The performance came during Teddy's season on "For Ladies Only" concerts which he says were attended "by 80% women. I don't know if it turned any of my male fans off but then I didn't consider that! I do know that I ended up with quite a collection of ladies' underwear after the shows!"
Now, before anyone jumps to the wrong conclusion, let's quickly emphasise that Teddy — whose image as a sex-symbol has been somewhat cast — was the recipient of same from members of his audience obviously moved to give him souvenirs and momentos of his performance! "What did I do with the underwear?" he laughs. "Donated it to a museum, of course!"
Security isn't the problem it might be for Teddy at such concerts "because I have security people with me all the time and it's just about rushing off stage and into the dressing room and then out!" But one problem that has been created as a result of the image that's been built of tantalizing Teddy is the fact that "women generally have a preconceived notion of what I'm about which can be embarrassing. It can be an inconvenience too because if I want to just go out, a whole bunch of ladies might decide to just chase me down the street!"
Teddy says that he doesn't see himself "quite the way I guess I've been perceived. I don't think of myself as a sex-symbol although if the ladies dig me, hey, that's fine. My attitude to the guys — because I know there's a lot of jealousy — is simply this: you work your side and I'll work mine!"
Teddy confesses, however, that in one-to-one situations, the image that's been created can be a problem. "Ladies just don't believe that I'm for real and that I'm sincere. They think that there are women all around me all the time and I have to let them see that I'm being honest and all I ask is that they give me a chance to be sincere with them — so, yes, it can be a problem." Well, guys, we should all have such problems!
And problems are something that at present Teddy doesn't seem to have too many of, although there are, of course, certain goals and aims he still has. One focuses on the need for a hit crossover single.
"Fortunately, black music is being accepted more and more by the media for what it is and what it has done. It's now a bona fide part of the industry and it's almost become fashionable for some people to say that they dig a black artist, even if they really don't! But eventually, I feel that the need for that crossover concept has to change — it will be demolished because people will accept music as music and not continue always to categorize.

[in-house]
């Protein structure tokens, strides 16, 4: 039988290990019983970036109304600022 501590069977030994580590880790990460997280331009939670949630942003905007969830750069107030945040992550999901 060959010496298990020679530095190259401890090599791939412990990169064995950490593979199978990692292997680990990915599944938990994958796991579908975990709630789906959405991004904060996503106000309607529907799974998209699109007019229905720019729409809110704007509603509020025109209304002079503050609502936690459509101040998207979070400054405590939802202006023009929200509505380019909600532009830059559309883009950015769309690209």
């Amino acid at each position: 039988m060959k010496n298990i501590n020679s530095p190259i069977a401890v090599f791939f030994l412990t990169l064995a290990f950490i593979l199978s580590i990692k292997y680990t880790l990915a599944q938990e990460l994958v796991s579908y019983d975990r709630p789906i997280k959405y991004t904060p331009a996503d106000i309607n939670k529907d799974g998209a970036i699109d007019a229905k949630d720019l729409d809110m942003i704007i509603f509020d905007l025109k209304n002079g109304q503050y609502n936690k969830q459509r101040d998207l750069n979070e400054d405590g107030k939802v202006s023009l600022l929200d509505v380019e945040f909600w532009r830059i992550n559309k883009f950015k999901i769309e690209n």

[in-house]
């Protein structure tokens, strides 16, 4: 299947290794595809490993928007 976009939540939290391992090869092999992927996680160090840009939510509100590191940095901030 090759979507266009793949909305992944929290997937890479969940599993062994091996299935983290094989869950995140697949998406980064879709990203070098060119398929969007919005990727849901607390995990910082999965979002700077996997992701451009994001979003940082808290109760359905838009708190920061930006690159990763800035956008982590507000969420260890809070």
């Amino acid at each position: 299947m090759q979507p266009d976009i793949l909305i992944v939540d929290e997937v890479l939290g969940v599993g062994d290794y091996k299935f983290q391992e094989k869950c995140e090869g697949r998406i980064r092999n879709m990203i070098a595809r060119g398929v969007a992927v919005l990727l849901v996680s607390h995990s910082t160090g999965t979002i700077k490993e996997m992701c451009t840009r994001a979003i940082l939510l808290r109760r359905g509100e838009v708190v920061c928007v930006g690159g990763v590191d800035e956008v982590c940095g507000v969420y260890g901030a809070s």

"Meanwhile, however, we do have a plan to infiltrate," Teddy chuckles, "because we want to win over those die-hards!"
Apparently, Teddy's singles — "Close The Door" and "Turn Off The Lights" (both big, big r&b hits) were considered "too forward by pop radio stations for them to play. And yet they'll play Rod Stewart's "Do Ya Think I'm Sexy", with lines like 'if you want my body'! Now how much more 'forward' can you be than that? So that's no real excuse, is it? So what we've got to do is just push it into those pop places until they accept what we're doing."
Teddy acknowledges that some of his material "may have been a bit too black in terms of vernacular, the way the lyrics are expressed and it may be necessary to put some of what we want to say in simpler terms for pop acceptance but we're not going overboard to compromise." He says that at some point "we probably will go with something which will be palatable to both pop and r&b markets intentionally but I don't know if the time is here yet for us to do that, although we are considering putting one tune on the next album which may be in that vein.
"Right now, it's a choice between a ballad and a funky cut — we already have one that's going on there, we just haven't decided if the other one should be another funky thing or not."